Dealmakers should be made aware that deals outside of traditionally sensitive sectors may face an FDI scrutiny. Last year, at least 20 transactions globally were blocked or abandoned due to national security or FDI screening-related concerns.
During the past two years, nine EU Member States have either adopted a new screening mechanism or expanded their existing regime. New FDI regimes in Belgium, Luxembourg, the Netherlands, Ireland, Estonia and Sweden are expected to enter into force in 2023.
The UK's National Security and Investment Act (NSIA), which has been in force since January 2022, is expected to have an impact on merger control. A number of deals have been blocked, or subject to conditions, under the NSIA and parties should take this into account in their multijurisdictional assessment.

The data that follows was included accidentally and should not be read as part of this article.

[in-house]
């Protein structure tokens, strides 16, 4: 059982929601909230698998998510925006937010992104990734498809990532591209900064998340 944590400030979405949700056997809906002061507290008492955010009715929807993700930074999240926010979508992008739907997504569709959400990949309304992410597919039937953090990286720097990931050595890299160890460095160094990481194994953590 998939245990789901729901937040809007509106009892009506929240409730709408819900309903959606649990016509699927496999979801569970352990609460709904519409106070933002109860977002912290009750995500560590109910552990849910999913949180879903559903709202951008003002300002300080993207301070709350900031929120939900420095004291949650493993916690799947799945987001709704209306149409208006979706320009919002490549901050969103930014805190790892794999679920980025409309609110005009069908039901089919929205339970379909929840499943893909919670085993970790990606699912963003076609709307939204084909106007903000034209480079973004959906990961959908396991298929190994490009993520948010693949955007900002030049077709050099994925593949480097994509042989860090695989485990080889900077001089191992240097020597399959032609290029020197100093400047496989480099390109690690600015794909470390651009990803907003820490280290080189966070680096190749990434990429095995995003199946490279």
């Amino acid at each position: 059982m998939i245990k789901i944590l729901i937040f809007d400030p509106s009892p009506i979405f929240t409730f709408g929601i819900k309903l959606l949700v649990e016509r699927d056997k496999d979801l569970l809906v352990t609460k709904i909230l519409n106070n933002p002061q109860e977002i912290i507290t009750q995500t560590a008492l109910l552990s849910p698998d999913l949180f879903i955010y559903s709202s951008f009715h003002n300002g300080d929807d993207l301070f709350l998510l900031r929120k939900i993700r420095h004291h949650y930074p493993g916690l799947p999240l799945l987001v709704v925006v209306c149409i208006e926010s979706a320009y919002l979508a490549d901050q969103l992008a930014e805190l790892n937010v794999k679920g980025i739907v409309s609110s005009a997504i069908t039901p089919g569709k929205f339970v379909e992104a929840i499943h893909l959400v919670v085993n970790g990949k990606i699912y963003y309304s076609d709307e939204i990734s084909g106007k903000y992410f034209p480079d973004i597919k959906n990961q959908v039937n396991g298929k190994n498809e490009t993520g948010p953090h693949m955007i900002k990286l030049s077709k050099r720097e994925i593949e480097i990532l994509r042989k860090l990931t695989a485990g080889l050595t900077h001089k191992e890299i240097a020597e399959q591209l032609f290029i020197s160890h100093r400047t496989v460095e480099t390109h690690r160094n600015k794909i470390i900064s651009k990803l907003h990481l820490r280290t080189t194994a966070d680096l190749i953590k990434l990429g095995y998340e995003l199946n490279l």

Following the publication of CFIUS's very first enforcement and penalty guidelines, CFIUS will be likely very active in enforcement actions, focusing in particular on Chinese investors.
In Australia, FDI reviews have been playing a significant role in merger control. The FDI regulator will seek the antitrust regulator's view on any investment that increases the applicant's presence in a particular industry. Where competition clearance is not mandatory, but FDI over a certain threshold is, this interplay can initiate a unilateral review by the competition authority, opening the applicant up to questioning to determine the competitive effects of the proposed transaction.
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